Despite increasing attention to the sensors, drones, robots, and apps permeating agri-food systems, little attention has been paid to social media, perhaps the most ubiquitous digital technology in rural areas globally. This article draws on analysis of farming groups on Myanmar Facebook to posit social media as appropriated agritech: a generic technology incorporated into existing circuits of economic and social exchange that becomes a site of agrarian innovation. Through analysis of an original archive of popular posts collected from Myanmar-language Facebook pages and groups related to agriculture, I explore the ways that farmers, traders, agronomists and agricultural companies use social media to further agrarian commerce and knowledge. These activities evidence that farmers use Facebook not only to exchange market or planting information, but also to interact in ways structured by existing social, political and economic relations. More broadly, my analysis builds on insights from STS and postcolonial computing to disrupt assumptions about the totalizing power of digital technologies and affirm the relevance of social media to agriculture, while inviting new research into the surprising, ambiguous relationships between small farmers and big tech.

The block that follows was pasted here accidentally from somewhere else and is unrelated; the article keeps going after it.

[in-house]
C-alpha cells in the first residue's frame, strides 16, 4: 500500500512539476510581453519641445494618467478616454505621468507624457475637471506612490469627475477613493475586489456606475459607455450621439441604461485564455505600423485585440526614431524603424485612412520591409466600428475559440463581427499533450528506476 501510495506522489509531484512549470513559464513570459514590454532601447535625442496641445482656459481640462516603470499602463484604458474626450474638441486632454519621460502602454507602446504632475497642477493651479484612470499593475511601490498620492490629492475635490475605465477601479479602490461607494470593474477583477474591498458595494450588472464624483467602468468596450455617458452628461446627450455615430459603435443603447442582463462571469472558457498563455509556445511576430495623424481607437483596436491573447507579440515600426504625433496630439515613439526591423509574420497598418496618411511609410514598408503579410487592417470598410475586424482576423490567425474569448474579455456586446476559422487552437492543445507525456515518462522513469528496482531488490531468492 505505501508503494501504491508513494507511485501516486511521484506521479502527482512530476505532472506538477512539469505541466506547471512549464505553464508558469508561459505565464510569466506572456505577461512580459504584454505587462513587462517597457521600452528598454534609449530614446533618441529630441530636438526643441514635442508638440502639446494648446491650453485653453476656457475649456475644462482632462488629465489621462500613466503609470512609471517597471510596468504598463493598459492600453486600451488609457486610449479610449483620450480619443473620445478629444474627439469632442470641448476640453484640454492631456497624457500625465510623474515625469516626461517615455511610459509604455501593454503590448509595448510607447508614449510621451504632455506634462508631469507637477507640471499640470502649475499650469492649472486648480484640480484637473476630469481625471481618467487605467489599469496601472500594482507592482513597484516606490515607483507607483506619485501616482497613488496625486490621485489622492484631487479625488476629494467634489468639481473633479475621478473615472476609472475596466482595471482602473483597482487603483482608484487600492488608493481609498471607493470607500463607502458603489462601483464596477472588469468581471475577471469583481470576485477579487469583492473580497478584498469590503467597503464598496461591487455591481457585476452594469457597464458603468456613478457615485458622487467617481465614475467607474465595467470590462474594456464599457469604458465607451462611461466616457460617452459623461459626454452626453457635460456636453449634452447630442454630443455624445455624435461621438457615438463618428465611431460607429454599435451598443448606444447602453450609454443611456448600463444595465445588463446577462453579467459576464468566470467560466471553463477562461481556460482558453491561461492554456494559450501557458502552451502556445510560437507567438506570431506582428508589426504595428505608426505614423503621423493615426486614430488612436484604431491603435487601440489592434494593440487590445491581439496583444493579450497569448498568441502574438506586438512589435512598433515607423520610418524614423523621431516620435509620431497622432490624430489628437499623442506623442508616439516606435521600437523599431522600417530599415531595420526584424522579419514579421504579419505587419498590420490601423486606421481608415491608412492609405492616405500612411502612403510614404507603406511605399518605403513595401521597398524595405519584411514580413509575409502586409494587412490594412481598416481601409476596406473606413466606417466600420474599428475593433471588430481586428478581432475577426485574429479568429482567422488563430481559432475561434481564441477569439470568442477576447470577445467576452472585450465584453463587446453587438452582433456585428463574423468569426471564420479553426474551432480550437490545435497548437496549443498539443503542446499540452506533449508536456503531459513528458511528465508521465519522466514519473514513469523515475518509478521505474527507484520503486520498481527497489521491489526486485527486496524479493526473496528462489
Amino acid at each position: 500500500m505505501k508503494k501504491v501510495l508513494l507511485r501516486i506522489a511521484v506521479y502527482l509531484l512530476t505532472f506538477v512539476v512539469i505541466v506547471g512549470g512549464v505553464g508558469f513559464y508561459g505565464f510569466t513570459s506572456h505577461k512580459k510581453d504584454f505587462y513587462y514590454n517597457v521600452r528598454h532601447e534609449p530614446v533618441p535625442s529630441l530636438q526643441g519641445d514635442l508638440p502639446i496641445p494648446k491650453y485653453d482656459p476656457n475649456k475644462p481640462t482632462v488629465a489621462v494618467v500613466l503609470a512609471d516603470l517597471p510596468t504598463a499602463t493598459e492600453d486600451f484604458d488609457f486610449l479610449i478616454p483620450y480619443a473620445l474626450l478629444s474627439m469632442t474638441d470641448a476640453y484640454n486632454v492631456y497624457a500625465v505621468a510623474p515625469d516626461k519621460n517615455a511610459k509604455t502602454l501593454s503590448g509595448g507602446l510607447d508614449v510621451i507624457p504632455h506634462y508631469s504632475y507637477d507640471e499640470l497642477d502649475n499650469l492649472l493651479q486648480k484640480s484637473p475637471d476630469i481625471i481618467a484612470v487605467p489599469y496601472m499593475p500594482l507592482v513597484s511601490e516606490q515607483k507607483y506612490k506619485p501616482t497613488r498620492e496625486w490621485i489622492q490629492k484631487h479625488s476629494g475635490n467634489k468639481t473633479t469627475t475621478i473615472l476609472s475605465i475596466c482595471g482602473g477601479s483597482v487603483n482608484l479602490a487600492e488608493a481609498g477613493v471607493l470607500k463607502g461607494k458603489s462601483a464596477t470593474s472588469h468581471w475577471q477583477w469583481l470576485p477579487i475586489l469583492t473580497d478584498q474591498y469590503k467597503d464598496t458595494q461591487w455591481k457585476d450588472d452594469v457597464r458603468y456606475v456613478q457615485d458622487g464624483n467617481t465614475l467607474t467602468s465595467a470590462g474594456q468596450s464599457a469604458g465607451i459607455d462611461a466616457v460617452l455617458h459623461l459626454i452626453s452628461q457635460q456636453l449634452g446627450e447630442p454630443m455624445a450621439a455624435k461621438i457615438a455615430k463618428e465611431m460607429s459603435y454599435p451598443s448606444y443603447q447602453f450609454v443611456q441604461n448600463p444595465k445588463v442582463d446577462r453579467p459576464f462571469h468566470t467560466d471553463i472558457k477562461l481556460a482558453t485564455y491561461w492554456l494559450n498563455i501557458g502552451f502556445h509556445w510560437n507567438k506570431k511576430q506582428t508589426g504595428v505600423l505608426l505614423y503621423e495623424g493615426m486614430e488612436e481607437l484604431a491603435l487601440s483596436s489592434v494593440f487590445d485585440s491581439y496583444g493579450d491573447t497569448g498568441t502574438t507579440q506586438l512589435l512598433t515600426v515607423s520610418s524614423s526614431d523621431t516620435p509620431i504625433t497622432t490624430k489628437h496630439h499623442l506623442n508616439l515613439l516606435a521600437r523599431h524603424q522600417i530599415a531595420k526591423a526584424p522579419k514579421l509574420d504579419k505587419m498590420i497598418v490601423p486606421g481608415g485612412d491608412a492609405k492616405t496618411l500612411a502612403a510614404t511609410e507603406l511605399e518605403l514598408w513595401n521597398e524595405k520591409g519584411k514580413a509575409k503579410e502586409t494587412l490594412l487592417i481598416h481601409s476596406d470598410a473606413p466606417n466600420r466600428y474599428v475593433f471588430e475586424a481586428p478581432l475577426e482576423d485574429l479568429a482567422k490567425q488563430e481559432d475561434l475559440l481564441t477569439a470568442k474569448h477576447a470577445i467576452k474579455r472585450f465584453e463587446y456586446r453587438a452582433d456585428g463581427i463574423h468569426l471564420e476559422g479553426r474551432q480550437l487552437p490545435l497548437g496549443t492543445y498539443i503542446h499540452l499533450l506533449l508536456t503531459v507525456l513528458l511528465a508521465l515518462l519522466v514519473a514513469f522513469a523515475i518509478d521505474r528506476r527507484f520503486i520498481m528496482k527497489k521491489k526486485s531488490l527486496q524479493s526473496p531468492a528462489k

- Agrarian studies
- Digital agriculture